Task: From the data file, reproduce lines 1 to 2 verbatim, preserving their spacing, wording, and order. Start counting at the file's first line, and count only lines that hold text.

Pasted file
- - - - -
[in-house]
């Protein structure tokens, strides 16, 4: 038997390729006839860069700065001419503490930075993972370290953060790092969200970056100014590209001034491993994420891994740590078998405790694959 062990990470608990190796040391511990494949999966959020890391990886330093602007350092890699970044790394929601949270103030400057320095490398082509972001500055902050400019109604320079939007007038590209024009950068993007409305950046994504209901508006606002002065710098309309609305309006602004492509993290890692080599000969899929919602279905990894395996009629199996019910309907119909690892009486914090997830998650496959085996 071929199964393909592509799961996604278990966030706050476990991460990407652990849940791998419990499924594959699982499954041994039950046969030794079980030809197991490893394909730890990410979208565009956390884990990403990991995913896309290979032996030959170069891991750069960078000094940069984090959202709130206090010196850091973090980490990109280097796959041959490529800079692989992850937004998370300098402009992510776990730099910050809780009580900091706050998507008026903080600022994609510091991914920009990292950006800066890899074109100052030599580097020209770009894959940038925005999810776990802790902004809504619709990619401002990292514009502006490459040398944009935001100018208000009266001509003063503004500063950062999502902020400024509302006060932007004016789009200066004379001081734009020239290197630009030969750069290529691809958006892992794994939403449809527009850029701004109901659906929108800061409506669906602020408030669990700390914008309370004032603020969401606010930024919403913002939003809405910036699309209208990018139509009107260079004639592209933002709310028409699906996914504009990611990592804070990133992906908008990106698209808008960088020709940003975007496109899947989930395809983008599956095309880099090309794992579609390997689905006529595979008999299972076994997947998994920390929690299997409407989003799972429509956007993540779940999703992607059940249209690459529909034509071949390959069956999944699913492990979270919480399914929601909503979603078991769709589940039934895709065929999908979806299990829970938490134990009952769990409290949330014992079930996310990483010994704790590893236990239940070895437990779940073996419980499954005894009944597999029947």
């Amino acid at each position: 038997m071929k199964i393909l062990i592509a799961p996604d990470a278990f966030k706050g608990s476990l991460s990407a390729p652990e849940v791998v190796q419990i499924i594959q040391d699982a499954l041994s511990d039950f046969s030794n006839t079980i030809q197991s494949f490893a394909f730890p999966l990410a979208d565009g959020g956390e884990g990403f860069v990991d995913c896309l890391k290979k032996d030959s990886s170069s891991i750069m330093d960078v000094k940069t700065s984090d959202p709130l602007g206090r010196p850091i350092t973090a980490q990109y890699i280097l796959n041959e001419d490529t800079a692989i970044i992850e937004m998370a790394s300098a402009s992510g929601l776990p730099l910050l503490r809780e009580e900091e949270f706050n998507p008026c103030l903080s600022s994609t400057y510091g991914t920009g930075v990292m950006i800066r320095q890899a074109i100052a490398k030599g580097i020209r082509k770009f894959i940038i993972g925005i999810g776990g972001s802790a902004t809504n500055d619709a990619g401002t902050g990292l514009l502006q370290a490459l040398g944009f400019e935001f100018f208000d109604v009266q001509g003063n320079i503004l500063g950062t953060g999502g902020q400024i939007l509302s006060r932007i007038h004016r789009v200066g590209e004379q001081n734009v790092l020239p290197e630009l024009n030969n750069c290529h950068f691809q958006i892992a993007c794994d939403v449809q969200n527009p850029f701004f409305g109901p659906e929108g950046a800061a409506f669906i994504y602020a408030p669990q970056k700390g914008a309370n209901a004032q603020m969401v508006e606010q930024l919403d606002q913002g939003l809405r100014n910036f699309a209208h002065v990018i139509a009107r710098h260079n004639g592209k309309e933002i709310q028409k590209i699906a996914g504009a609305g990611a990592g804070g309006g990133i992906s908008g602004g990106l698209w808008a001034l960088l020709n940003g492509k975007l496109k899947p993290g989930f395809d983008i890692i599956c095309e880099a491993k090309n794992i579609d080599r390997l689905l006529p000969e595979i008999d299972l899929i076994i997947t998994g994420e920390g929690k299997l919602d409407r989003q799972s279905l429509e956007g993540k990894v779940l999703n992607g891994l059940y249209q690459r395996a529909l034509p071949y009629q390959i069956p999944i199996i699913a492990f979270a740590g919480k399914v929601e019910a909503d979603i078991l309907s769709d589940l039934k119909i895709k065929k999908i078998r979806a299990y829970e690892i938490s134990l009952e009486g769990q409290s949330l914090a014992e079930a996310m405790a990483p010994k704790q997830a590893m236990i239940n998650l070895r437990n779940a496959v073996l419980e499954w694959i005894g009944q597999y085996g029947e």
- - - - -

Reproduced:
[in-house]
């Protein structure tokens, strides 16, 4: 038997390729006839860069700065001419503490930075993972370290953060790092969200970056100014590209001034491993994420891994740590078998405790694959 062990990470608990190796040391511990494949999966959020890391990886330093602007350092890699970044790394929601949270103030400057320095490398082509972001500055902050400019109604320079939007007038590209024009950068993007409305950046994504209901508006606002002065710098309309609305309006602004492509993290890692080599000969899929919602279905990894395996009629199996019910309907119909690892009486914090997830998650496959085996 071929199964393909592509799961996604278990966030706050476990991460990407652990849940791998419990499924594959699982499954041994039950046969030794079980030809197991490893394909730890990410979208565009956390884990990403990991995913896309290979032996030959170069891991750069960078000094940069984090959202709130206090010196850091973090980490990109280097796959041959490529800079692989992850937004998370300098402009992510776990730099910050809780009580900091706050998507008026903080600022994609510091991914920009990292950006800066890899074109100052030599580097020209770009894959940038925005999810776990802790902004809504619709990619401002990292514009502006490459040398944009935001100018208000009266001509003063503004500063950062999502902020400024509302006060932007004016789009200066004379001081734009020239290197630009030969750069290529691809958006892992794994939403449809527009850029701004109901659906929108800061409506669906602020408030669990700390914008309370004032603020969401606010930024919403913002939003809405910036699309209208990018139509009107260079004639592209933002709310028409699906996914504009990611990592804070990133992906908008990106698209808008960088020709940003975007496109899947989930395809983008599956095309880099090309794992579609390997689905006529595979008999299972076994997947998994920390929690299997409407989003799972429509956007993540779940999703992607059940249209690459529909034509071949390959069956999944699913492990979270919480399914929601909503979603078991769709589940039934895709065929999908979806299990829970938490134990009952769990409290949330014992079930996310990483010994704790590893236990239940070895437990779940073996419980499954005894009944597999029947």